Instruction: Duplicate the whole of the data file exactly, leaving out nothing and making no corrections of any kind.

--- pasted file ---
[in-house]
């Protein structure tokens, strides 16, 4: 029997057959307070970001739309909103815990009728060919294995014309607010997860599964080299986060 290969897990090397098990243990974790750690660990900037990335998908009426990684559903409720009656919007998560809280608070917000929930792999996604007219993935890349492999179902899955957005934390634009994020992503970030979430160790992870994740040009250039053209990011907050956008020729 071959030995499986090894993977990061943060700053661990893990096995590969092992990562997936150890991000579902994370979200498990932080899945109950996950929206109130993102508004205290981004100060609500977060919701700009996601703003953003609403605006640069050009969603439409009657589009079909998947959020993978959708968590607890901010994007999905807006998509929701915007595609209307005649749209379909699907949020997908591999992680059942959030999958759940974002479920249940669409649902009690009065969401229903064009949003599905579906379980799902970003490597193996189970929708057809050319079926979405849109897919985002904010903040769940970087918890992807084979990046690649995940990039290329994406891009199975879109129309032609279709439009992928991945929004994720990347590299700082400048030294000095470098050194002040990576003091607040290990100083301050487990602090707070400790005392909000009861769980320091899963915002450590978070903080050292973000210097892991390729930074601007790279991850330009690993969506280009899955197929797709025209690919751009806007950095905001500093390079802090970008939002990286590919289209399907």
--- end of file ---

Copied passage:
[in-house]
């Protein structure tokens, strides 16, 4: 029997057959307070970001739309909103815990009728060919294995014309607010997860599964080299986060 290969897990090397098990243990974790750690660990900037990335998908009426990684559903409720009656919007998560809280608070917000929930792999996604007219993935890349492999179902899955957005934390634009994020992503970030979430160790992870994740040009250039053209990011907050956008020729 071959030995499986090894993977990061943060700053661990893990096995590969092992990562997936150890991000579902994370979200498990932080899945109950996950929206109130993102508004205290981004100060609500977060919701700009996601703003953003609403605006640069050009969603439409009657589009079909998947959020993978959708968590607890901010994007999905807006998509929701915007595609209307005649749209379909699907949020997908591999992680059942959030999958759940974002479920249940669409649902009690009065969401229903064009949003599905579906379980799902970003490597193996189970929708057809050319079926979405849109897919985002904010903040769940970087918890992807084979990046690649995940990039290329994406891009199975879109129309032609279709439009992928991945929004994720990347590299700082400048030294000095470098050194002040990576003091607040290990100083301050487990602090707070400790005392909000009861769980320091899963915002450590978070903080050292973000210097892991390729930074601007790279991850330009690993969506280009899955197929797709025209690919751009806007950095905001500093390079802090970008939002990286590919289209399907």